Stress, Tolerating the Unknown & Eating Disorder Development

Woman standing on river rocks

Eating disorders and not all about food. It is often an underlying issue such as anxiety, depression, mood disorders, or trauma that lead a person to cope with symptoms through disordered eating, unhealthy coping behaviors, and obsessive thoughts and worry about body size, shape, and food.

Often the behaviors are about control within the eating disorder with a sense of if food and body can be controlled, so, therefore, can the emotional pain and thoughts of underlying issues.

Quick Overview of Eating Disorders

It is widely known that there are three types of eating disorders, all with their various subtypes.

Anorexia Nervosa, where a person restricts, fasts, and uses compensating behaviors such as over-exercise to keep weight low and is potentially malnourished from extreme dieting routines.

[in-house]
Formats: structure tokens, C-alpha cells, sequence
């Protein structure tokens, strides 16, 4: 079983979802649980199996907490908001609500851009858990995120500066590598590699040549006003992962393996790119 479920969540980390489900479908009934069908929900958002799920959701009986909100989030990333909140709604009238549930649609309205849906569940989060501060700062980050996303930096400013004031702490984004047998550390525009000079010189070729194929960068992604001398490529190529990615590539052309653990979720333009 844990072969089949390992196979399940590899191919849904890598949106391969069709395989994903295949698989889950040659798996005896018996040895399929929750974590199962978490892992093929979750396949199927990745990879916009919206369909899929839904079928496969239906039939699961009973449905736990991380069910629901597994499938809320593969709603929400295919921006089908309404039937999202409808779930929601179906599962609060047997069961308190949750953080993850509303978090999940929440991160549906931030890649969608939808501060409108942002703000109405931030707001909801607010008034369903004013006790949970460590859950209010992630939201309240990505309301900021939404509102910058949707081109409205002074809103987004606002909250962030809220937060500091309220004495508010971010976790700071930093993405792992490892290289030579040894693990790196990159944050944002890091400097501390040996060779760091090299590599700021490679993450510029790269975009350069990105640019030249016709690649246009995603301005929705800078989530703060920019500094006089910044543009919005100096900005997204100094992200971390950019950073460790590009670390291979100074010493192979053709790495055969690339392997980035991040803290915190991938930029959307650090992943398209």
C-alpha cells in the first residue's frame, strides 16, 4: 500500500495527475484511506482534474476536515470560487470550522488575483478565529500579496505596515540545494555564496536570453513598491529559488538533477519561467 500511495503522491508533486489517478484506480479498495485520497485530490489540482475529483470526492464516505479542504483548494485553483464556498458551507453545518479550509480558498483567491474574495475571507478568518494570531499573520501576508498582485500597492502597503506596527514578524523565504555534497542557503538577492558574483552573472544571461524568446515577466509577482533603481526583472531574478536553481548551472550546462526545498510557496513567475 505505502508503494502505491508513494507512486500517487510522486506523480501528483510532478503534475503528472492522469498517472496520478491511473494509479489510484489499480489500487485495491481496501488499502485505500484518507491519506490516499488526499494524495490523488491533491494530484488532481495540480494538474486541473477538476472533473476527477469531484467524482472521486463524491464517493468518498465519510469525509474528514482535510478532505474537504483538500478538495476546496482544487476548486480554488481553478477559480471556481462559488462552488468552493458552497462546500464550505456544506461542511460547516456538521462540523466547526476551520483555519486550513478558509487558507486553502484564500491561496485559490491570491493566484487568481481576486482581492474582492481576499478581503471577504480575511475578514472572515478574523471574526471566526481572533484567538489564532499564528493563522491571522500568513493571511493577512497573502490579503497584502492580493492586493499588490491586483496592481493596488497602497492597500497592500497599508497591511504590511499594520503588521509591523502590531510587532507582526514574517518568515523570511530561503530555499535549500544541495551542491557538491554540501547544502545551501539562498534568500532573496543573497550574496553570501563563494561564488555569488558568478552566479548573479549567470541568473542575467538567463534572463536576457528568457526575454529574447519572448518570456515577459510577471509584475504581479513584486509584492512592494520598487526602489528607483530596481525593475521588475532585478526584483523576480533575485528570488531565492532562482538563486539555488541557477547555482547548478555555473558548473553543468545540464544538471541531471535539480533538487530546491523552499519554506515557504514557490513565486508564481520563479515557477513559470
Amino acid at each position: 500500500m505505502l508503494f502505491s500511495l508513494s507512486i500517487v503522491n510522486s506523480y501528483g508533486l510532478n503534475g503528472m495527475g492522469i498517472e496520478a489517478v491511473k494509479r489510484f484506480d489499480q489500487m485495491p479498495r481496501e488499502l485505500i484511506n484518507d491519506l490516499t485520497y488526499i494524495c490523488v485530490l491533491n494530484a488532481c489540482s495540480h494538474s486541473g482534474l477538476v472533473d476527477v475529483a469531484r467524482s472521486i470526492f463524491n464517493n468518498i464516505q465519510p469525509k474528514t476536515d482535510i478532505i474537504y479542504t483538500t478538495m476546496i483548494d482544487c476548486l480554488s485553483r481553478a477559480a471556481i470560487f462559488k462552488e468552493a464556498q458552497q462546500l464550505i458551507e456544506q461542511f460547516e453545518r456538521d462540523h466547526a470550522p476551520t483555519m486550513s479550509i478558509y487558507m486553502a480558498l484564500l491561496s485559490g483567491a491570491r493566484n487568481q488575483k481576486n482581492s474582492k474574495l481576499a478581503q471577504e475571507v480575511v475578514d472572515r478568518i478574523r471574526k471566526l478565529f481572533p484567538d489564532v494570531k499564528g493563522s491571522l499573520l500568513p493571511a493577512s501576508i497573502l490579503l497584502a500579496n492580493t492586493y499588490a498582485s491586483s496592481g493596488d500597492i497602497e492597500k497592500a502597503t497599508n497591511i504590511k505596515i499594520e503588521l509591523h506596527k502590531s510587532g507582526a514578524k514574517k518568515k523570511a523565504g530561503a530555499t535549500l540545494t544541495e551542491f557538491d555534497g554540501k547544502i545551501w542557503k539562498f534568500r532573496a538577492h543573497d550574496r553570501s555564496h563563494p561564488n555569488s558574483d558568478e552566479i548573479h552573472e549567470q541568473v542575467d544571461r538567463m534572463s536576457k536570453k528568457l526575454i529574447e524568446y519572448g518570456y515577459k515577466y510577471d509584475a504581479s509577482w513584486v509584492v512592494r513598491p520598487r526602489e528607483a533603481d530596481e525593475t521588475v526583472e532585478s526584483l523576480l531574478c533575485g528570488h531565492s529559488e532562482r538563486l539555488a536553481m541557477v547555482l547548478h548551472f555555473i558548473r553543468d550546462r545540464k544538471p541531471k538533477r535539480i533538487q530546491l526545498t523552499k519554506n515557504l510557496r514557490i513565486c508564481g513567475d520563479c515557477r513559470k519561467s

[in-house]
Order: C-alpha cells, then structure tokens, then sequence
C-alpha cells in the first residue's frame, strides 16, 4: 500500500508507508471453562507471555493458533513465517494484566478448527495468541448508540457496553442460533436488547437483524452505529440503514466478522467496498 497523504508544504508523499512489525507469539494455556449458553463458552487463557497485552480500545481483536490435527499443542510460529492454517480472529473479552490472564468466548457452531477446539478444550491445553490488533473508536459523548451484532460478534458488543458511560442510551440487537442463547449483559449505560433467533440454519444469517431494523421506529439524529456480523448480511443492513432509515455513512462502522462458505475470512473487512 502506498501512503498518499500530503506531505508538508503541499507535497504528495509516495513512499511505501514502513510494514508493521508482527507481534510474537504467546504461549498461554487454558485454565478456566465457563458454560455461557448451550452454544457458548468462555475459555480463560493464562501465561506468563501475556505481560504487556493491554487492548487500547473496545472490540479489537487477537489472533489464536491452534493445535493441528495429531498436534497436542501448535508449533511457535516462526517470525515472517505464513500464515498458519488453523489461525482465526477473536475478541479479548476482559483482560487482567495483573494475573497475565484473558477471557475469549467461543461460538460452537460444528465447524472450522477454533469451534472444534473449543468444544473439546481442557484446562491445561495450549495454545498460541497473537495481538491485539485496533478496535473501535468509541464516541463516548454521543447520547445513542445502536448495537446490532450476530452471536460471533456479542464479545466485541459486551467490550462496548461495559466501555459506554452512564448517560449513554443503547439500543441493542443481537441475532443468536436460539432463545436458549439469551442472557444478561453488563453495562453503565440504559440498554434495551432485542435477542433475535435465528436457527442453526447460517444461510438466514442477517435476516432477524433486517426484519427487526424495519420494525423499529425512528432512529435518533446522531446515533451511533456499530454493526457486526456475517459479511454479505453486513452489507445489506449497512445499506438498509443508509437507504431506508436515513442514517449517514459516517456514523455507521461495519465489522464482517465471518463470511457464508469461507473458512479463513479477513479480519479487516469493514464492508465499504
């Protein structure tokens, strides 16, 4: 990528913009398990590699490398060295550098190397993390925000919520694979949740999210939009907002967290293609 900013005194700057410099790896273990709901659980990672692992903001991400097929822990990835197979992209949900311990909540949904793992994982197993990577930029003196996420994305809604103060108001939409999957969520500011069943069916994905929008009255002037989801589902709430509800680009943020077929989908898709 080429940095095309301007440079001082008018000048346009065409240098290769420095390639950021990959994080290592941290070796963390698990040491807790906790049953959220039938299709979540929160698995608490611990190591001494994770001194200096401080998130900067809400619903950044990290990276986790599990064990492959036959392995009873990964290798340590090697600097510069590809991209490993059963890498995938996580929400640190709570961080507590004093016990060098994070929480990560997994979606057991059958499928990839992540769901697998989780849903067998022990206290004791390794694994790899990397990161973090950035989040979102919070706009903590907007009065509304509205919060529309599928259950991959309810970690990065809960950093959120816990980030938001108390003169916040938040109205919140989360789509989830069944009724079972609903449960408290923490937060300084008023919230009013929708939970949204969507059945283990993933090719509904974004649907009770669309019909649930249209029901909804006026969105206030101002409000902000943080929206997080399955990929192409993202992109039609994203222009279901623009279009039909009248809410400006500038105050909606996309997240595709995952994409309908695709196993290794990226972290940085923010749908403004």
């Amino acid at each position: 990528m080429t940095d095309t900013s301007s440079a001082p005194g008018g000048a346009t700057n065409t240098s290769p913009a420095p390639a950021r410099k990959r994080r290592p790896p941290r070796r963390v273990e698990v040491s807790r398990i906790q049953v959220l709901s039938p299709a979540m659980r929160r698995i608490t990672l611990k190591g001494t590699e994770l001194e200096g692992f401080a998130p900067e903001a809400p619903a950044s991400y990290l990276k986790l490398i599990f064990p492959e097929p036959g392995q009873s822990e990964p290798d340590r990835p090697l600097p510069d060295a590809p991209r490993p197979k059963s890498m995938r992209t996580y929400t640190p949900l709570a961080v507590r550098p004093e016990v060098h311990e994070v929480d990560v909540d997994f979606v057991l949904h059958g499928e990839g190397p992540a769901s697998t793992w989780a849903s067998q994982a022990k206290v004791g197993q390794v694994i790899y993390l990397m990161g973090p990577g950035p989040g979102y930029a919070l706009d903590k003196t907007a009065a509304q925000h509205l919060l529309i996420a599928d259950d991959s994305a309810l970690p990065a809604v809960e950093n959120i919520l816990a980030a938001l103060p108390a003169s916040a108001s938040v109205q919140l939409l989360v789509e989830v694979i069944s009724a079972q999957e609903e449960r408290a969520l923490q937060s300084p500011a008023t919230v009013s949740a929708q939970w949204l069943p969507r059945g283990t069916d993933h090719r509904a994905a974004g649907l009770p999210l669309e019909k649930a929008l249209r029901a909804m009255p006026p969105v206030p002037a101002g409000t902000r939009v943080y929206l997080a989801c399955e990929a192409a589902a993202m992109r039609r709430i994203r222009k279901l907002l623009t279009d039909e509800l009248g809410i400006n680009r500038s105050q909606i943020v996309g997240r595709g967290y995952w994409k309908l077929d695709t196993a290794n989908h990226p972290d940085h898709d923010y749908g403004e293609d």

Bulimia Nervosa is where a person will engage in binge and purge episodes for weight loss or management. Other compensating behaviors can also occur through abuse of laxatives, diuretics, and over-exercise as well.

Binge eating is when a person will engage in episodes of binge eating food without any compensating behaviors.

Intolerance of Uncertainty and Research

When an individual is unable to cope with their environment, past, or well-being, it is typically seen as negatively valenced emotional responding, or in other words, being uncertain about controlling the future leads to anxiety [1].

This is also known as Intolerance of Uncertainty (IU) which can lead to anxiety disorders and can lead to eating disorder in attempts to control the anxiety.

Eating disorder behaviors can be seen as a way to control areas of life that feel uncontrollable, and unpredictable, similar to anxiety coping.

A study which was conducted in Colorado on 70 females, age range from 12-45, with anorexia and bulimia and their Intolerance of Uncertainty levels [1].

Those under the age of 18 were assessed through the DISC Predictive Scales, Clinical Diagnostic Interview Schedule for Children, and an assessment of eating disorders. Those over the age of 18 were assessed with the Structured Clinical Interview for DSM-IV-TR and eating disorders.